Two human retroviruses, HIV-1 and HTLV-I, have been associated with myelopathies in addition to other neurologic disorders. We report an American dually infected with HIV-1 and HTLV-I who developed steroid-responsive myeloneuropathy. This 28-year-old bisexual man developed interstitial pneumonitis and a transient midthoracic sensory level followed by the evolution of a slowly progressive spastic paraparesis and sensorimotor neuropathy. Serologic studies demonstrated coinfection with both HIV-1 and HTLV-I. Peripheral blood absolute CD4 count was persistently within the normal range. Cranial MRI was normal and spinal MRI showed T3-T10 atrophy. Serial CSF analyses demonstrated marked intrathecal synthesis of anti-HTLV-I IgG, lymphocytic pleocytosis, elevated protein and immunoglobulin G, and oligoclonal bands. HIV-1 was isolated from CSF but not from peripheral nerve. Lymphoproliferative studies confirmed spontaneous proliferation in both blood and CSF. Soluble interleukin 2 receptor and soluble CD8 were greatly elevated in blood and CSF when compared with patients with HIV-related vacuolar myelopathy and seronegative patients with other causes of myelopathy. Nerve biopsy showed epi- and endoneurial CD8+ lymphocytic infiltration without vasculitis; muscle biopsy showed features of acute and chronic denervation. A 6-week course of prednisone produced sustained improvement in leg strength and walking times. We speculate that the myeloneuropathy was caused by HTLV-I in the setting of coinfection with HIV-1.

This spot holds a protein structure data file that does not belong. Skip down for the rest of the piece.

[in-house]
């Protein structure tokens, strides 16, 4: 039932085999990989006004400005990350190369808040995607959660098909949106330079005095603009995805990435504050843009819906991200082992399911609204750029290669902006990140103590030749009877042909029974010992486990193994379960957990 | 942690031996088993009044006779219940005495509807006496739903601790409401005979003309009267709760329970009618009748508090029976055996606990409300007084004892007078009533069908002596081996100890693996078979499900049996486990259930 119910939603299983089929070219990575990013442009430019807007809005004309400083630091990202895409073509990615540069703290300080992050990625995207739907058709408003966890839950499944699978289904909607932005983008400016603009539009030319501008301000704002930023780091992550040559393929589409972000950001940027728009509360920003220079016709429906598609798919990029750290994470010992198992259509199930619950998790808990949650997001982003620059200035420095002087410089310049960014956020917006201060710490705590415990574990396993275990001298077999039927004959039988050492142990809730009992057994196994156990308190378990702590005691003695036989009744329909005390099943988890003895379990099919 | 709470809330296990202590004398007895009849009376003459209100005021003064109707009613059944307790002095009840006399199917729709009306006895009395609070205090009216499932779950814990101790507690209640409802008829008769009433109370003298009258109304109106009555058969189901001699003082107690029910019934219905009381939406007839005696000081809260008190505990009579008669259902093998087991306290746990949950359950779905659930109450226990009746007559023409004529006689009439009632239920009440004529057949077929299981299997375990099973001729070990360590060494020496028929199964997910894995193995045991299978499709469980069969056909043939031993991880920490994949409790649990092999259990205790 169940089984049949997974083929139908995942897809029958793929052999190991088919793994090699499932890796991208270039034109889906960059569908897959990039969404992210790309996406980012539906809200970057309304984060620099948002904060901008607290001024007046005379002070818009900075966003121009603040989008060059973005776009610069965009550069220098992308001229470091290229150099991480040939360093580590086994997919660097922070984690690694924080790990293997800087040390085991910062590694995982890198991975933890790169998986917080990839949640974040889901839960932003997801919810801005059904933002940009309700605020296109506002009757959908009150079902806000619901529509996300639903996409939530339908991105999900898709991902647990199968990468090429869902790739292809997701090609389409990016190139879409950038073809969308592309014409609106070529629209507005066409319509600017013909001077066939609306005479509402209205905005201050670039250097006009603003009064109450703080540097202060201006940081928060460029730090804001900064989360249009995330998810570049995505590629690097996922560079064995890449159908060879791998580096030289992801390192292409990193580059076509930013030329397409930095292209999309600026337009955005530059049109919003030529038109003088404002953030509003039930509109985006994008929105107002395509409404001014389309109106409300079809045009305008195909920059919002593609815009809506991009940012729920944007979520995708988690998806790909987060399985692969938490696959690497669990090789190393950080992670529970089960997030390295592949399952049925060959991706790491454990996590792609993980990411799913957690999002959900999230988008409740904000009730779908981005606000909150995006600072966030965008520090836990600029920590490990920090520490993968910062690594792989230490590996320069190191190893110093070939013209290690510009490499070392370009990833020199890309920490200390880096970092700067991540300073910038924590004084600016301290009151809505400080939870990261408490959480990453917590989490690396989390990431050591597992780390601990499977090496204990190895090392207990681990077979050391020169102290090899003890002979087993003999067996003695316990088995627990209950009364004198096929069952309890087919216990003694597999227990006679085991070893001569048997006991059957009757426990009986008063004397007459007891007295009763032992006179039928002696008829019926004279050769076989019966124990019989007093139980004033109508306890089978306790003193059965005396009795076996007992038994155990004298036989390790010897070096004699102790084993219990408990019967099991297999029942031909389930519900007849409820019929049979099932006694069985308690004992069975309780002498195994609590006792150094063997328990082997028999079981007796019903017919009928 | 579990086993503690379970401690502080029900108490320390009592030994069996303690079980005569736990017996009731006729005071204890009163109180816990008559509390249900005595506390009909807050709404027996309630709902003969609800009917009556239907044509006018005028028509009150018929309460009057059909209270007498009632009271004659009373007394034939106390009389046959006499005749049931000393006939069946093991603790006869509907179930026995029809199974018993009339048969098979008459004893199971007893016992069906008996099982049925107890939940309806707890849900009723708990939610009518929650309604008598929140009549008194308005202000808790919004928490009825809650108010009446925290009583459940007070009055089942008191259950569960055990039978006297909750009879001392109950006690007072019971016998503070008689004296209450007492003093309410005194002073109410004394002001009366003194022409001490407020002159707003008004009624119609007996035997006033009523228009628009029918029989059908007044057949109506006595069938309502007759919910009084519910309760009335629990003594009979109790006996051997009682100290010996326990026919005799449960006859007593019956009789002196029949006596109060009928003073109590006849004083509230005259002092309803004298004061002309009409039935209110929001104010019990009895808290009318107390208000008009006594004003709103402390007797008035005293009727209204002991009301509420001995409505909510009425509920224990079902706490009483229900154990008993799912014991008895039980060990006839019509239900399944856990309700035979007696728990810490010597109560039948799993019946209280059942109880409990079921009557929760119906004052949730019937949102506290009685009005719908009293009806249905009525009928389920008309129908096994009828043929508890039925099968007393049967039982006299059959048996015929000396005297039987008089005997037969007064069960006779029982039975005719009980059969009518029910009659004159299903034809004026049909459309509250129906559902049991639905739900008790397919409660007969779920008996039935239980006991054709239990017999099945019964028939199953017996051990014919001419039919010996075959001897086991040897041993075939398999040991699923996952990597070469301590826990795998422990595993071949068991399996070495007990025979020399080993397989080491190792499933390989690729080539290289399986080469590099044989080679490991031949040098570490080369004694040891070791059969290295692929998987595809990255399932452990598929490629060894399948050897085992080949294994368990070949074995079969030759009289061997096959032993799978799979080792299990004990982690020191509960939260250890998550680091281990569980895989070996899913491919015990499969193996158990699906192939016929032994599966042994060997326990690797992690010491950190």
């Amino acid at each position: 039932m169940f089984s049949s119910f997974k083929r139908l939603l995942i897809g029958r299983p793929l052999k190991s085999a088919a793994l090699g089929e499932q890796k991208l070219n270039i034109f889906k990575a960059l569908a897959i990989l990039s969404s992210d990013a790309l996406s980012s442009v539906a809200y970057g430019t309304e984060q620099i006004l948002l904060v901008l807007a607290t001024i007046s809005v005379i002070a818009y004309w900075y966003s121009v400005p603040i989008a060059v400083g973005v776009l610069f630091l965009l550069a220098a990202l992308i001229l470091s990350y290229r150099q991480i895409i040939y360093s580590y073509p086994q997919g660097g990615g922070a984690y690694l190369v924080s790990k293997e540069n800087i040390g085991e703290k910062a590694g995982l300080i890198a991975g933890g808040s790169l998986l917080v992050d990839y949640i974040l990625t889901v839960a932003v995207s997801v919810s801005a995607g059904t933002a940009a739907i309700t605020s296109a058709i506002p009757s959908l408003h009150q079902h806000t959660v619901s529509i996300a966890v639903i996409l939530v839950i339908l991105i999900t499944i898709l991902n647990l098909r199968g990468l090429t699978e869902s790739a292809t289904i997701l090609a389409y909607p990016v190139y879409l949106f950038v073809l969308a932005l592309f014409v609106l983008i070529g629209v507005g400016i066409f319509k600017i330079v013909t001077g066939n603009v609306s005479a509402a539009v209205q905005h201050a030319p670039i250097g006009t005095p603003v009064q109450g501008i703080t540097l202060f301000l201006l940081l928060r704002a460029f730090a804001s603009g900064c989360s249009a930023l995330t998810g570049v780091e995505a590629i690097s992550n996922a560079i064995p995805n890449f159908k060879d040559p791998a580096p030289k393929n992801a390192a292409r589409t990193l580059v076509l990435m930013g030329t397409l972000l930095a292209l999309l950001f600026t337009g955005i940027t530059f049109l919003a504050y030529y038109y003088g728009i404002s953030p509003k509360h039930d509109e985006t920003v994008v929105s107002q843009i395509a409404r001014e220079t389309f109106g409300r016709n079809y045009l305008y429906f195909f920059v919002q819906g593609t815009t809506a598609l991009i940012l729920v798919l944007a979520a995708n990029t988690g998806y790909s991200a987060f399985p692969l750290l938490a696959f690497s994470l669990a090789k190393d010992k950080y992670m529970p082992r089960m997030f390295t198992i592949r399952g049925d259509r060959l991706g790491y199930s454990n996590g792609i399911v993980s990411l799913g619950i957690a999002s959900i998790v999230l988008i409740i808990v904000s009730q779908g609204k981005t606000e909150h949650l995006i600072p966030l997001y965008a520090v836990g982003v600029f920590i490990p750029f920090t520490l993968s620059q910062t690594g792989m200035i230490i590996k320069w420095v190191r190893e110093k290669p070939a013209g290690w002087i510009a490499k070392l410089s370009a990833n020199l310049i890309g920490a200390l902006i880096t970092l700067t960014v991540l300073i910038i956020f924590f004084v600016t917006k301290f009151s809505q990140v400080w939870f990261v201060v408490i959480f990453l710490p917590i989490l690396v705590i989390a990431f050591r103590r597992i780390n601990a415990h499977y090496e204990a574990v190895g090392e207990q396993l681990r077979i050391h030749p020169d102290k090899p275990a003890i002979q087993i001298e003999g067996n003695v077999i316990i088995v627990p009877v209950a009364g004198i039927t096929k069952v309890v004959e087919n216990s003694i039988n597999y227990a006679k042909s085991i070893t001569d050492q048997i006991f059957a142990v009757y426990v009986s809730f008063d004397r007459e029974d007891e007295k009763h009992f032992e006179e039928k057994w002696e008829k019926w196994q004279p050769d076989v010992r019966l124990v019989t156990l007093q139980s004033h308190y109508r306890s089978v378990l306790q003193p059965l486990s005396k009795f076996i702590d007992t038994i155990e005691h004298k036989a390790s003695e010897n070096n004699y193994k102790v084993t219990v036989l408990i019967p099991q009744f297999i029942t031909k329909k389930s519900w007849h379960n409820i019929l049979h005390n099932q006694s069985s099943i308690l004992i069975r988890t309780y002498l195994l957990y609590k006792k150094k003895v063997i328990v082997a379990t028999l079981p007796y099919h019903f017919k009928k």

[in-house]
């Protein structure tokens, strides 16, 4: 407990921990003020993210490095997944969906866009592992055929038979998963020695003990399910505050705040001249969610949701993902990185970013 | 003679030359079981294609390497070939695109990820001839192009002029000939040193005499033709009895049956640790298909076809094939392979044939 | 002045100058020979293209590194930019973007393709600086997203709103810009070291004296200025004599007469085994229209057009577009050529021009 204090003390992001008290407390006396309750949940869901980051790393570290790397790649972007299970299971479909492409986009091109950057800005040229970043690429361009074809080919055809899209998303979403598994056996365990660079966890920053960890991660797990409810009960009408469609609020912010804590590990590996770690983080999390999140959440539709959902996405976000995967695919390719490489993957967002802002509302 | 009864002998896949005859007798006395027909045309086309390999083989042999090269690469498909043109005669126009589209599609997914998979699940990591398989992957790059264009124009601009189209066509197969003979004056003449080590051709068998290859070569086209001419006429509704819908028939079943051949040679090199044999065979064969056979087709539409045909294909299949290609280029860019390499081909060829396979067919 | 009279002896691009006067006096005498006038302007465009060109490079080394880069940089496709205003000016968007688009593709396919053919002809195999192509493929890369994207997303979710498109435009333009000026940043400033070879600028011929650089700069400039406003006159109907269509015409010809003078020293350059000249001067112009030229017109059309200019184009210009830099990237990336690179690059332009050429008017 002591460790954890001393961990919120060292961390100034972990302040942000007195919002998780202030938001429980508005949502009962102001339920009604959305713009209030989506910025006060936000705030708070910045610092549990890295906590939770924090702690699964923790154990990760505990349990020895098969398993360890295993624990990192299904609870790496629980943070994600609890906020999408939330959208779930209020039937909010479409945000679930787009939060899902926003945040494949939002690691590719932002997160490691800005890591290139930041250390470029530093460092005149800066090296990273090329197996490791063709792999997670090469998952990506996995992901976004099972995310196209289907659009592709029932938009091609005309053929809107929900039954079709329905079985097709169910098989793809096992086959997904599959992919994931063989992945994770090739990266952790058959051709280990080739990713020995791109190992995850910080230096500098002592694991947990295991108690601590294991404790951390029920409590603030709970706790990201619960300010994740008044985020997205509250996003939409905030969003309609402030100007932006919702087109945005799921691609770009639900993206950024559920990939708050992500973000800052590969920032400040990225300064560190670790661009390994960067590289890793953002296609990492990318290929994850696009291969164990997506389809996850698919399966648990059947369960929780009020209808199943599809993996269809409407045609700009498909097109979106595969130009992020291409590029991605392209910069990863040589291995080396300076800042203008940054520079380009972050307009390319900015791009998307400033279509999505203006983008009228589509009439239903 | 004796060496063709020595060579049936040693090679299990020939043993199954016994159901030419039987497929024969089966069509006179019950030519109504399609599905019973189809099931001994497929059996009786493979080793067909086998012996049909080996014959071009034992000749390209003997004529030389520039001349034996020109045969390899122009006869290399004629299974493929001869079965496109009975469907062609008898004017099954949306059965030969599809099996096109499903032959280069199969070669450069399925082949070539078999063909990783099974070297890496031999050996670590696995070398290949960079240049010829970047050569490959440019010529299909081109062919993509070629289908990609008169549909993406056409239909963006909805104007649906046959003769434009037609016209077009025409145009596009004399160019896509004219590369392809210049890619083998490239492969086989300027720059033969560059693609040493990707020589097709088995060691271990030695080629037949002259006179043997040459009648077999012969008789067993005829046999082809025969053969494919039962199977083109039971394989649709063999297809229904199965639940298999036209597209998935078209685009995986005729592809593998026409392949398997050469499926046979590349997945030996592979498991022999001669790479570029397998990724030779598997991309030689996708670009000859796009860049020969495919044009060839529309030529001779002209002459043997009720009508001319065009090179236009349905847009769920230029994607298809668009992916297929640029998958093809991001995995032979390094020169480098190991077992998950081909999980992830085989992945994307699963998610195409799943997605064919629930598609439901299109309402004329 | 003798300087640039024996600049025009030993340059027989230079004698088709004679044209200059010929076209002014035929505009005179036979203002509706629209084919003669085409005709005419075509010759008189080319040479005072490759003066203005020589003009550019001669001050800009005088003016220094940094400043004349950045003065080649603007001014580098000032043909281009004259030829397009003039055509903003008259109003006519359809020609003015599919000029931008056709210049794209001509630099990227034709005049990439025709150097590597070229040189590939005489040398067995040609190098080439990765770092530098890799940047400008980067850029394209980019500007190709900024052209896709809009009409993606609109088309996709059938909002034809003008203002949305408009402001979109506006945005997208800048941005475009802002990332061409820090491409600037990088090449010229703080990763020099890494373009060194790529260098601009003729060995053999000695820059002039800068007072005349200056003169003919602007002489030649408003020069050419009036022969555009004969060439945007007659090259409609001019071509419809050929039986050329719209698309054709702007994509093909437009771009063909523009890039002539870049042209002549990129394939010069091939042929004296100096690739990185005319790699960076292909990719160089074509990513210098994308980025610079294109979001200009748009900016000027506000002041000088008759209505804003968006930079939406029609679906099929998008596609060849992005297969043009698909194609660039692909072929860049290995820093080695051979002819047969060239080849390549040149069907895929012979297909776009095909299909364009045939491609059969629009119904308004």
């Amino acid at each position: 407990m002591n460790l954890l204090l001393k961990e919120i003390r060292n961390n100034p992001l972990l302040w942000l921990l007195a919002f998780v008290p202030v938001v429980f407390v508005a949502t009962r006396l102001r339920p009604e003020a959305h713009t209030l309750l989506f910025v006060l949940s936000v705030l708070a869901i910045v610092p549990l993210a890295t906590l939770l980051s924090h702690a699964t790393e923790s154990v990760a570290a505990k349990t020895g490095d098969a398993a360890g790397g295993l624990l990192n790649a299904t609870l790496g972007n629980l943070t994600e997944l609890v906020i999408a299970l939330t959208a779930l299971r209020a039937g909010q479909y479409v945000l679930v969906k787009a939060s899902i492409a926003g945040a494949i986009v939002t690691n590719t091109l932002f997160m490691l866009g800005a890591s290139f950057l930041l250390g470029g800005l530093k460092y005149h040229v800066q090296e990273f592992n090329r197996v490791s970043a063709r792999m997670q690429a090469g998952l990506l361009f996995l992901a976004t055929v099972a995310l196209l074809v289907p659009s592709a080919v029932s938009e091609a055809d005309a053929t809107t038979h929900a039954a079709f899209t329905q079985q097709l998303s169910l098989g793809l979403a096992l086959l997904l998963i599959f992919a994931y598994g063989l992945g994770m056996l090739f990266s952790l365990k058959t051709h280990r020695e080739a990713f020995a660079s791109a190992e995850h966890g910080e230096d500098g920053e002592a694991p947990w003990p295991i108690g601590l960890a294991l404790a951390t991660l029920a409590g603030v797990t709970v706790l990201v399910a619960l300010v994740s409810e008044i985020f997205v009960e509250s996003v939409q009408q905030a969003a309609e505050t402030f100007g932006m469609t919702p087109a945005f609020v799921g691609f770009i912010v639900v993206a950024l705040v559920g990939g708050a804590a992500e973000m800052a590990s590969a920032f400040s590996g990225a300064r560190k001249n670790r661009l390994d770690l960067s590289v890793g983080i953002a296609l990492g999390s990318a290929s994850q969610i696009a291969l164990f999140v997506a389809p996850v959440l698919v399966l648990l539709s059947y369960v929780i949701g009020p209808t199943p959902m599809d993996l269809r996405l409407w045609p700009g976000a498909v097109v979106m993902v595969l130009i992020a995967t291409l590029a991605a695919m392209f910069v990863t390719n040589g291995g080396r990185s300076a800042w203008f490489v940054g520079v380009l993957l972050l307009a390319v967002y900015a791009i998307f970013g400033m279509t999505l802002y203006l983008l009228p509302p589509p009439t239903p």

ASJC Scopus subject areas
- Clinical Neurology